Trump says 2020 campaign launch is 'hottest' ticket of all his rallies

Trump says 2020 campaign launch is 'hottest' ticket of all his rallies
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President TrumpDonald John TrumpTrump pushes back on recent polling data, says internal numbers are 'strongest we've had so far' Illinois state lawmaker apologizes for photos depicting mock assassination of Trump Scaramucci assembling team of former Cabinet members to speak out against Trump MORE on Wednesday bragged about the high ticket demand for his upcoming Florida rally, saying it looks to be the "hottest" ticket out of all his campaign events. 

In a tweet, the president said the June 18 event in Orlando, where he will officially launch his 2020 campaign, already has 74,000 requests for the 20,000-seat arena.

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"With all of the big events that we have done, this ticket looks to be the 'hottest' of them all. See you in Florida!" he tweeted Wednesday.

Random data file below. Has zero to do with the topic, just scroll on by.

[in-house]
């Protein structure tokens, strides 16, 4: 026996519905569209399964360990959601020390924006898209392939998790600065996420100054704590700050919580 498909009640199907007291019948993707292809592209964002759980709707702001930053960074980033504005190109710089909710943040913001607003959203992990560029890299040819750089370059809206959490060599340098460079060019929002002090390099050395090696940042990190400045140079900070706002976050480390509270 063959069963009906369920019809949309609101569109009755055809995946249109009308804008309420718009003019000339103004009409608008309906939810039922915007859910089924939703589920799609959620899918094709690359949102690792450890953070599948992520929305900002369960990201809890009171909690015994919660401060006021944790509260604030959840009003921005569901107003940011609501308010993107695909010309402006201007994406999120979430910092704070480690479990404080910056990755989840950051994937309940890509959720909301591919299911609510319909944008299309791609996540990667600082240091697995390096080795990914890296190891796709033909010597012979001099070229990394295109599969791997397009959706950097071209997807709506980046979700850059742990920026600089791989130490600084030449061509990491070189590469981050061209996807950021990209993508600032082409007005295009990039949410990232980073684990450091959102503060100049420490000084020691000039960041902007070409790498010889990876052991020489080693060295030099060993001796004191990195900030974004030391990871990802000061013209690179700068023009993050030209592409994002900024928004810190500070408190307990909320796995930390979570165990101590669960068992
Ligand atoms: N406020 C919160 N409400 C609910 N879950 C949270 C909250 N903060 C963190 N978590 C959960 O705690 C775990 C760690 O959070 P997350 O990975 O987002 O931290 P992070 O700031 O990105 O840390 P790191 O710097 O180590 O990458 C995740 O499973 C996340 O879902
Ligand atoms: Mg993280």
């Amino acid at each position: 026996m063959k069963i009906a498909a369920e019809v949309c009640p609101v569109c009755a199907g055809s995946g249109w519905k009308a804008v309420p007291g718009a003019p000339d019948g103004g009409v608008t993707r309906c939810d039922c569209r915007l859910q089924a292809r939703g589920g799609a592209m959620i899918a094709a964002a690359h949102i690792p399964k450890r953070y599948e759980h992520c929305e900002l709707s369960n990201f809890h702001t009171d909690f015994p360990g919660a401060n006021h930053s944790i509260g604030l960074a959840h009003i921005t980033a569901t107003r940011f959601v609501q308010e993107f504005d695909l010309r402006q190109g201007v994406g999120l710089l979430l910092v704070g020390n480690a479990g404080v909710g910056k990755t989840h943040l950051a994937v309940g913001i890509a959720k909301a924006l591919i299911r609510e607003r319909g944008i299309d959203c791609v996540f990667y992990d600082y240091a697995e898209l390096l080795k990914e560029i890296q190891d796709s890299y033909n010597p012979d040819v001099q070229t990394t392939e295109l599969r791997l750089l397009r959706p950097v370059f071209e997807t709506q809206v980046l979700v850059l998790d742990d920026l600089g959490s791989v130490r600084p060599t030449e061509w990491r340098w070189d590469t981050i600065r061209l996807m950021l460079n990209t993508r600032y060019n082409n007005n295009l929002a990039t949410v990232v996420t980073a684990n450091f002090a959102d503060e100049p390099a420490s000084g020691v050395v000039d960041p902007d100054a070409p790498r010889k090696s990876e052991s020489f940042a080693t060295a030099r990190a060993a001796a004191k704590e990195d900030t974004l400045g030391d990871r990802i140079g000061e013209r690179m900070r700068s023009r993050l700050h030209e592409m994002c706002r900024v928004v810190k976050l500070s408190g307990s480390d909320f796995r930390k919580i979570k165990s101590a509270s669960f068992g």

Trump, who has regularly held rallies throughout his time in office, frequently boasts about the crowd size at the events. Most recently, he has touted the attendance at an El Paso, Texas, rally, comparing it to the crowd at an event hosted the same night by 2020 Democratic presidential candidate Beto O'RourkeBeto O'RourkeO'Rourke: Trump driving global, U.S. economy into recession 2020 Democrats feel more emboldened to label Trump a racist Hillicon Valley: O'Rourke proposal targets tech's legal shield | Dem wants public review of FCC agreement with T-Mobile, Sprint | Voters zero in on cybersecurity | Instagram to let users flag misinformation MORE.

In announcing the event last month, Trump said he will be joined by first lady Melania Trump, Vice President Pence and second lady Karen Pence at Orlando's Amway Center.

The Amway Center fits up to 18,500 people depending on the type of event, according to the venue website. 

The Trump campaign's event permit says about 17,000 people are expected to attend the rally, with overflow crowds expected outside, according to local NBC affiliate WESH2 News. 

The local station also reported the city of Orlando may need to account for extra costs including police and overtime pay for workers.